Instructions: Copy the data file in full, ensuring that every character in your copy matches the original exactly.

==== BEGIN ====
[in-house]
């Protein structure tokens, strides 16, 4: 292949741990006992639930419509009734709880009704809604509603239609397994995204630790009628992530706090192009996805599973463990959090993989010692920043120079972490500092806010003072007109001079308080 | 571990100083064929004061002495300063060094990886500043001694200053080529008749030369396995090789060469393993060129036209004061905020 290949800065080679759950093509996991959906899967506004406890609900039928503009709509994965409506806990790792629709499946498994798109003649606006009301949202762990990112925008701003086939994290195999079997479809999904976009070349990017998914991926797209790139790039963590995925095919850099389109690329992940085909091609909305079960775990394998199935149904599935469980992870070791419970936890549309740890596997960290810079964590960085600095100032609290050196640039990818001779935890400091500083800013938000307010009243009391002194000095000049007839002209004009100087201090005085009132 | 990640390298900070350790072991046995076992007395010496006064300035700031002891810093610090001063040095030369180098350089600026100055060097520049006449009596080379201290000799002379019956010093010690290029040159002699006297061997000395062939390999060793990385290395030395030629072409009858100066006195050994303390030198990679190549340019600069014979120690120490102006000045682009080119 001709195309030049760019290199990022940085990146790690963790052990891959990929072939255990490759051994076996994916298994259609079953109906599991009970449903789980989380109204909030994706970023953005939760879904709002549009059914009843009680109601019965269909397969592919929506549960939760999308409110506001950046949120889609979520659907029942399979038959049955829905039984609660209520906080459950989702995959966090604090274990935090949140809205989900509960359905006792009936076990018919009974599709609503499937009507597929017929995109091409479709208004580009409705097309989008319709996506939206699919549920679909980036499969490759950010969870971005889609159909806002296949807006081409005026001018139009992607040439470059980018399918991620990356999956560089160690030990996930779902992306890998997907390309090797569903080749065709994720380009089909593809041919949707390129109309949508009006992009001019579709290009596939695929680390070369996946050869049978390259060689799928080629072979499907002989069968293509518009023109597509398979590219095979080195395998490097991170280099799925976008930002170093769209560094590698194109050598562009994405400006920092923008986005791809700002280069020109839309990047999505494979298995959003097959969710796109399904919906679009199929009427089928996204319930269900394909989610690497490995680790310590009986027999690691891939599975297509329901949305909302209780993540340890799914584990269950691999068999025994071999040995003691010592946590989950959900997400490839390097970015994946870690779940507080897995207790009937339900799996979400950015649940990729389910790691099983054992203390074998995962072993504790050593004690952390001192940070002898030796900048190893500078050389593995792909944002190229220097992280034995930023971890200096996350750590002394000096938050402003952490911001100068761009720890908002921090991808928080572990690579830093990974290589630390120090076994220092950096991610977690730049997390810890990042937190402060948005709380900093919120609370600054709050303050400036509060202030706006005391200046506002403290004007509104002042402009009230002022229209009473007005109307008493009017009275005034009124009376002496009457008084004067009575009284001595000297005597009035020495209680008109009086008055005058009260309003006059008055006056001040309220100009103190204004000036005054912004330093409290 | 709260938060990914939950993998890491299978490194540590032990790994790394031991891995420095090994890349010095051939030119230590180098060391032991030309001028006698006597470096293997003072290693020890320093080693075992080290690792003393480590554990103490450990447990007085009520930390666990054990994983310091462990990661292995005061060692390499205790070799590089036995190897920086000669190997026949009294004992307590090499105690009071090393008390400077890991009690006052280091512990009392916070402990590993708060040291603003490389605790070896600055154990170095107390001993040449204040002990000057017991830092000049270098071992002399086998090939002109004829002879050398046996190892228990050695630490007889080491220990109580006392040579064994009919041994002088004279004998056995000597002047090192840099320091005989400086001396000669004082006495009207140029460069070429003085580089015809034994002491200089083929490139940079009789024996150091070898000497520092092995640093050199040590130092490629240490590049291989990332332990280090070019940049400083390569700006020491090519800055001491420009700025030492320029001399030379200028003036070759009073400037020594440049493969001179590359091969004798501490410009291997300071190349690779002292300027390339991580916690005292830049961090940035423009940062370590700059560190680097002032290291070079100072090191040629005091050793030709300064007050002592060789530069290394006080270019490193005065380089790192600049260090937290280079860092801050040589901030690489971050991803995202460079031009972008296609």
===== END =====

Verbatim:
[in-house]
């Protein structure tokens, strides 16, 4: 292949741990006992639930419509009734709880009704809604509603239609397994995204630790009628992530706090192009996805599973463990959090993989010692920043120079972490500092806010003072007109001079308080 | 571990100083064929004061002495300063060094990886500043001694200053080529008749030369396995090789060469393993060129036209004061905020 290949800065080679759950093509996991959906899967506004406890609900039928503009709509994965409506806990790792629709499946498994798109003649606006009301949202762990990112925008701003086939994290195999079997479809999904976009070349990017998914991926797209790139790039963590995925095919850099389109690329992940085909091609909305079960775990394998199935149904599935469980992870070791419970936890549309740890596997960290810079964590960085600095100032609290050196640039990818001779935890400091500083800013938000307010009243009391002194000095000049007839002209004009100087201090005085009132 | 990640390298900070350790072991046995076992007395010496006064300035700031002891810093610090001063040095030369180098350089600026100055060097520049006449009596080379201290000799002379019956010093010690290029040159002699006297061997000395062939390999060793990385290395030395030629072409009858100066006195050994303390030198990679190549340019600069014979120690120490102006000045682009080119 001709195309030049760019290199990022940085990146790690963790052990891959990929072939255990490759051994076996994916298994259609079953109906599991009970449903789980989380109204909030994706970023953005939760879904709002549009059914009843009680109601019965269909397969592919929506549960939760999308409110506001950046949120889609979520659907029942399979038959049955829905039984609660209520906080459950989702995959966090604090274990935090949140809205989900509960359905006792009936076990018919009974599709609503499937009507597929017929995109091409479709208004580009409705097309989008319709996506939206699919549920679909980036499969490759950010969870971005889609159909806002296949807006081409005026001018139009992607040439470059980018399918991620990356999956560089160690030990996930779902992306890998997907390309090797569903080749065709994720380009089909593809041919949707390129109309949508009006992009001019579709290009596939695929680390070369996946050869049978390259060689799928080629072979499907002989069968293509518009023109597509398979590219095979080195395998490097991170280099799925976008930002170093769209560094590698194109050598562009994405400006920092923008986005791809700002280069020109839309990047999505494979298995959003097959969710796109399904919906679009199929009427089928996204319930269900394909989610690497490995680790310590009986027999690691891939599975297509329901949305909302209780993540340890799914584990269950691999068999025994071999040995003691010592946590989950959900997400490839390097970015994946870690779940507080897995207790009937339900799996979400950015649940990729389910790691099983054992203390074998995962072993504790050593004690952390001192940070002898030796900048190893500078050389593995792909944002190229220097992280034995930023971890200096996350750590002394000096938050402003952490911001100068761009720890908002921090991808928080572990690579830093990974290589630390120090076994220092950096991610977690730049997390810890990042937190402060948005709380900093919120609370600054709050303050400036509060202030706006005391200046506002403290004007509104002042402009009230002022229209009473007005109307008493009017009275005034009124009376002496009457008084004067009575009284001595000297005597009035020495209680008109009086008055005058009260309003006059008055006056001040309220100009103190204004000036005054912004330093409290 | 709260938060990914939950993998890491299978490194540590032990790994790394031991891995420095090994890349010095051939030119230590180098060391032991030309001028006698006597470096293997003072290693020890320093080693075992080290690792003393480590554990103490450990447990007085009520930390666990054990994983310091462990990661292995005061060692390499205790070799590089036995190897920086000669190997026949009294004992307590090499105690009071090393008390400077890991009690006052280091512990009392916070402990590993708060040291603003490389605790070896600055154990170095107390001993040449204040002990000057017991830092000049270098071992002399086998090939002109004829002879050398046996190892228990050695630490007889080491220990109580006392040579064994009919041994002088004279004998056995000597002047090192840099320091005989400086001396000669004082006495009207140029460069070429003085580089015809034994002491200089083929490139940079009789024996150091070898000497520092092995640093050199040590130092490629240490590049291989990332332990280090070019940049400083390569700006020491090519800055001491420009700025030492320029001399030379200028003036070759009073400037020594440049493969001179590359091969004798501490410009291997300071190349690779002292300027390339991580916690005292830049961090940035423009940062370590700059560190680097002032290291070079100072090191040629005091050793030709300064007050002592060789530069290394006080270019490193005065380089790192600049260090937290280079860092801050040589901030690489971050991803995202460079031009972008296609």